When it comes to show wear and performance gear for the horse, colorful clothing is much more than a fashion statement. Coolers, as well as quarter, dress and rain sheets serve a number of purposes for those competing and training horses. But what to use when and how to make a good choice can be puzzling. For just as there are countless hues to choose from, there is also a broad range of features to consider. We spoke to a groom, a vet and an equine massage therapist to get their take on the what, when and why.
Dress For Success
Designed to keep a show-ready horse spotless and dust-free, a dress sheet is a full-body covering made of anything from nylon to fine cotton to wool. It can be purchased off the rack or designed with simple or elaborate trim, in custom colors, with or without monograms and names embroidered across the horse’s hip. Also known as coolers, dress sheets are typically fashioned with a front buckle and a simple or intricately braided tail cord. They sometimes have surcingles or belly straps, but rarely have leg straps.
Liv Gude, owner of Professional Equine Grooms and a former professional groom to top U.S. dressage riders, believes that a dress sheet is not really something that will protect a horse from the elements, but that it is very useful. “The old-style wool cooler is a simple rectangle that is great for drying head to toe, but could be hazardous if the horse is left unsupervised and steps on the excess fabric or the garment slips over a dropped head,” says Gude. More typical today is a contoured cooler that hugs the butt. A higher neck means an even better fit and, says Gude, is less damaging to the mane.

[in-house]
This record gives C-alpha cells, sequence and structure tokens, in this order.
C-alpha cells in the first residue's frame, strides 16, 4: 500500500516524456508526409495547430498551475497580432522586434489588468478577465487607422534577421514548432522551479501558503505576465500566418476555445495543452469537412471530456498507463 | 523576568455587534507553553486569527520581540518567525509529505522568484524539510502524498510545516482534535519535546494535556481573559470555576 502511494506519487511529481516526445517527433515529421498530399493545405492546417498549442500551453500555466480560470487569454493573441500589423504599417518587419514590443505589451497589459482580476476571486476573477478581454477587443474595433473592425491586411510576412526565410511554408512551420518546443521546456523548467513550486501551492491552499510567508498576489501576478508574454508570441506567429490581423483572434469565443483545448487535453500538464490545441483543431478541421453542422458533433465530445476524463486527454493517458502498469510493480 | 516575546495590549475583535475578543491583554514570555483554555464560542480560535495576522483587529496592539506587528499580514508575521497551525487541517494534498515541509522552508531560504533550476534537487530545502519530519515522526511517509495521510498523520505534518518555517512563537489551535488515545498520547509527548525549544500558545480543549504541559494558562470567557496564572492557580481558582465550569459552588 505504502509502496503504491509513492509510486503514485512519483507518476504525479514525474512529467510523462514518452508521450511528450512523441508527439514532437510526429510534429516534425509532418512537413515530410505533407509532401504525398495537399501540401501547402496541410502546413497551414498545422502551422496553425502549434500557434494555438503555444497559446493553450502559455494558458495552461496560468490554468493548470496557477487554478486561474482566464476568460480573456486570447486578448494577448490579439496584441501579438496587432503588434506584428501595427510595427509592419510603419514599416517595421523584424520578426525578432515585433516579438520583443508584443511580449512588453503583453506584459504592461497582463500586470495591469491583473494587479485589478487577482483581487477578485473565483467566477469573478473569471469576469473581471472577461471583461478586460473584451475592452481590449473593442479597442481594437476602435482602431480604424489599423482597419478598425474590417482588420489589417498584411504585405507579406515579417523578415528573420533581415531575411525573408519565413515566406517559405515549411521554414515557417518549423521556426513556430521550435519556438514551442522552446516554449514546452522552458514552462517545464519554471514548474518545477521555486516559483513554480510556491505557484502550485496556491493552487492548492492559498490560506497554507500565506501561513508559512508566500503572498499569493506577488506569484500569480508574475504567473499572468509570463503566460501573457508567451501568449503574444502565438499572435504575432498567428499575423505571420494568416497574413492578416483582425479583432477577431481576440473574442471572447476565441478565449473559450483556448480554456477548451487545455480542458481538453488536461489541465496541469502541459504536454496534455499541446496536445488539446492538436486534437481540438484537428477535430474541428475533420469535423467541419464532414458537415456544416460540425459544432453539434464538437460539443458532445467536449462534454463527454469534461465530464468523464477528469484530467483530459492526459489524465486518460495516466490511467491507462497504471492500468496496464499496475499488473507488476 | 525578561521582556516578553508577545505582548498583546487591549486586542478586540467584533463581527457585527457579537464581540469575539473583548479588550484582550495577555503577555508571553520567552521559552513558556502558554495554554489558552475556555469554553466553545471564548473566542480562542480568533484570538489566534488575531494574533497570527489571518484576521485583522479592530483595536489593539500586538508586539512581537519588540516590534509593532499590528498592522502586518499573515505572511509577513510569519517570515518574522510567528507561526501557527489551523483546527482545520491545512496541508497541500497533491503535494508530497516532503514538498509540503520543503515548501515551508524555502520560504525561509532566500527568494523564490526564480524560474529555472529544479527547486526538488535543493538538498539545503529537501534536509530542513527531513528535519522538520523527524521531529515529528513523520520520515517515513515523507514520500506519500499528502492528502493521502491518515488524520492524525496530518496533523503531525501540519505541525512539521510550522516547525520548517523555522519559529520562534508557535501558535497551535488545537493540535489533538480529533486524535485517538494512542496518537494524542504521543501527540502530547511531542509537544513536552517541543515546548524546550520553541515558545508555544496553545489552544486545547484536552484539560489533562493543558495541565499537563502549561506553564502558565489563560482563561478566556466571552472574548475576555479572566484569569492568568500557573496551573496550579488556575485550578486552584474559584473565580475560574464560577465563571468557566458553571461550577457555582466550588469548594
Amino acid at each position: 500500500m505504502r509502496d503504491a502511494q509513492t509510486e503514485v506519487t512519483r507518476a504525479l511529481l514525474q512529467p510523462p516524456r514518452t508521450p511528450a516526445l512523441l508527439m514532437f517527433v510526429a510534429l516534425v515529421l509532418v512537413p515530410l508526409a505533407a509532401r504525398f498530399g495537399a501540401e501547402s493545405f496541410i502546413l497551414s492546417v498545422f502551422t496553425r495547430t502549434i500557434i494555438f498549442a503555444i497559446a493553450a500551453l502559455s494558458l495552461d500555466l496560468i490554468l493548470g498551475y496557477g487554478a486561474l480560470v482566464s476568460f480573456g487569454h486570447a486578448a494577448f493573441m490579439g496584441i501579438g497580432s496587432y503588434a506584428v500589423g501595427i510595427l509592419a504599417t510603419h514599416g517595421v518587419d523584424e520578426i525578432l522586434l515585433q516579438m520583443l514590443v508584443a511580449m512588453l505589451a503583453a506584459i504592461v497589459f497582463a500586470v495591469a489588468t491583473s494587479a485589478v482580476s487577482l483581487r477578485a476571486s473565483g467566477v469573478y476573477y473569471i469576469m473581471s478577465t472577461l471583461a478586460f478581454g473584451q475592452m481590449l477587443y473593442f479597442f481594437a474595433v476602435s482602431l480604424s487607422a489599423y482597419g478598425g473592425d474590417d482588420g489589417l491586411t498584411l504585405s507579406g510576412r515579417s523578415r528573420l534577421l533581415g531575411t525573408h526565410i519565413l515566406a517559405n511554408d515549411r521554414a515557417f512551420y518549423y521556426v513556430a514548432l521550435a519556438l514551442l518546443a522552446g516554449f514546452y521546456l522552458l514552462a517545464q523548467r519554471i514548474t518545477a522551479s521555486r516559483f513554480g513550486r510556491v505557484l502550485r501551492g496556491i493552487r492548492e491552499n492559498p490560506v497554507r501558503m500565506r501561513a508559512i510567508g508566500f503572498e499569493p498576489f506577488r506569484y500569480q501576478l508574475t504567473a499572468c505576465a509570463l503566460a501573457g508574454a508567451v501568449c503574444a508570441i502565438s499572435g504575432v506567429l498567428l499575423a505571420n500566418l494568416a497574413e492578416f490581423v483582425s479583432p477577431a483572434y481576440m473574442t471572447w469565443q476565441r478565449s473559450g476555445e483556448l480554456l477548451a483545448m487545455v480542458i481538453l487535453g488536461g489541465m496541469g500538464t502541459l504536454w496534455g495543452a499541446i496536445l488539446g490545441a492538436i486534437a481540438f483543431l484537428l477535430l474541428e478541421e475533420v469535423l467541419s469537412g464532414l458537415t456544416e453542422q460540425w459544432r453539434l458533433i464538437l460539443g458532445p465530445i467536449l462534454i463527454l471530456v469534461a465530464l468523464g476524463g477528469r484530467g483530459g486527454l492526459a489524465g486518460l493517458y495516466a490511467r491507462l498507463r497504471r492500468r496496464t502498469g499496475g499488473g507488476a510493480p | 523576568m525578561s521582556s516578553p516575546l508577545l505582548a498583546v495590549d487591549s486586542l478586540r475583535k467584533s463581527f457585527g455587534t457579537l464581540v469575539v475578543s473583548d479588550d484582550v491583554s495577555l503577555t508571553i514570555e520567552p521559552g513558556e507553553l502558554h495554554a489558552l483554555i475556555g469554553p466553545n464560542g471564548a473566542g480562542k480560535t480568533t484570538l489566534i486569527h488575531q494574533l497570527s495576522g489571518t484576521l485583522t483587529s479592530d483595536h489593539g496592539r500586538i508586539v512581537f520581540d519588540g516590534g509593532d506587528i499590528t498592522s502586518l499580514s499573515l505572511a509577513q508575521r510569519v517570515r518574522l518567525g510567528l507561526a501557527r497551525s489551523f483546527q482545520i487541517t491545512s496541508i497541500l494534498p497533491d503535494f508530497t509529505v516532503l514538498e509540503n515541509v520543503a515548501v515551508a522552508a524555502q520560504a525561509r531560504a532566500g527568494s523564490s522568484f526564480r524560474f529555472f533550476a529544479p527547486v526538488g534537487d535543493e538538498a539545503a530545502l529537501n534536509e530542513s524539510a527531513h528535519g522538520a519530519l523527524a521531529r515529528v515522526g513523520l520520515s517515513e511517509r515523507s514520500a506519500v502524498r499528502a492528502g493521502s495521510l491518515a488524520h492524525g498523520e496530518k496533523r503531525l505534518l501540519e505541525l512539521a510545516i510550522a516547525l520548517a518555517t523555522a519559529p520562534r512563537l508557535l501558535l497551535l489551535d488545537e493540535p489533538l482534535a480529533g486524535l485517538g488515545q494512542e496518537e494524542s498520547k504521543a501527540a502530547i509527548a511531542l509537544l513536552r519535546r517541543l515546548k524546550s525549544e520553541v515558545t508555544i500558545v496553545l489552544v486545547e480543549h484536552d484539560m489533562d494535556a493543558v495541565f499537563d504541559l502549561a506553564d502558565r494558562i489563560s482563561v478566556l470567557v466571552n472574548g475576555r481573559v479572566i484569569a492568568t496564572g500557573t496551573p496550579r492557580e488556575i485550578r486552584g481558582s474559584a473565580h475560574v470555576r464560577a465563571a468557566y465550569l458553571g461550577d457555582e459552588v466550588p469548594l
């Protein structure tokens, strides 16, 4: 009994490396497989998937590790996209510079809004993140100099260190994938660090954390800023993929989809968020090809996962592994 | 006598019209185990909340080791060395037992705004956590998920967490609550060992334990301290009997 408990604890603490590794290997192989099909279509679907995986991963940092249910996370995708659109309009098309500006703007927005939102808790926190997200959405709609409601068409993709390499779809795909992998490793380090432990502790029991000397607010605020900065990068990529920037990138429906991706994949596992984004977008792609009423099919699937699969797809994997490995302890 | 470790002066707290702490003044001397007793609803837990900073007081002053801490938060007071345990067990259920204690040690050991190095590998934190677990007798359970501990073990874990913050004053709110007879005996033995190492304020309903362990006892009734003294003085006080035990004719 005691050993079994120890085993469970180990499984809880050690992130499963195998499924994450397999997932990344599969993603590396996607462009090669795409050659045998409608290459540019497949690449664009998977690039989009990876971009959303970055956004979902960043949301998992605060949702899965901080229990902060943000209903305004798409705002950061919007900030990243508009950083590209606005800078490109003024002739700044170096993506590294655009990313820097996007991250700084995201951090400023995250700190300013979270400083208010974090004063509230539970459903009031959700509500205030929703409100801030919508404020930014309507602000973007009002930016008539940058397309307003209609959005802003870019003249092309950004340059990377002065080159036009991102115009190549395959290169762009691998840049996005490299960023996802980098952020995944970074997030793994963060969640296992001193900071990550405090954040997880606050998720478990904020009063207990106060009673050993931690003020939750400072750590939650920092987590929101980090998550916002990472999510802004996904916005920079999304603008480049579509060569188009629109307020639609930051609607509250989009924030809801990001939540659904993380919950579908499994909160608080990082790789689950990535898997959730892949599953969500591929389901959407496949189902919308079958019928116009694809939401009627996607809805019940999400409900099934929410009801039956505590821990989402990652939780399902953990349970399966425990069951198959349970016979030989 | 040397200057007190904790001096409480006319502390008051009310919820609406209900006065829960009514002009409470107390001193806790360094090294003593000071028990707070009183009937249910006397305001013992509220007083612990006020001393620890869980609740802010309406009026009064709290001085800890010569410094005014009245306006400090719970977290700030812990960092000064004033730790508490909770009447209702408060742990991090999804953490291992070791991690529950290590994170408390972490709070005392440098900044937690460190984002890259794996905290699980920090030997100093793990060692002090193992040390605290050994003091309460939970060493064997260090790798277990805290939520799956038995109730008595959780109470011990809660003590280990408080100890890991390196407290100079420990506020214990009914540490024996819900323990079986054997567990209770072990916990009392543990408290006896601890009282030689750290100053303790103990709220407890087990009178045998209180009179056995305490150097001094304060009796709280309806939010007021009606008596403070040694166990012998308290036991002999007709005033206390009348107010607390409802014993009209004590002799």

Make sure that the fit allows the horse to extend his shoulder to walk comfortably. If the shoulder is restricted, the sheet may also cause rubs. Fleece tends to have more give than wool, and some manufacturers offer a nylon lining in the shoulder to help limit rubbing. But this lining can also make the horse hot and sweaty.
“Any time a blanket or cooler is worn, leg straps and a surcingle must be safely secured unless the horse is contained in cross ties and under supervision,” says Gude. “Movement in a blanket without security can create a dangerous situation. Tail cords may look classy, but they do not replace leg straps.”
When it comes to trailering, Gude uses outside temperature and whether or not a horse is clipped as a guide to blanket or not. And when she does cover a horse in a trailer it is always with a garment with belly and leg straps but without a tail cord that could catch on something. When en route to a show, she uses a light sheet to keep the horse clean.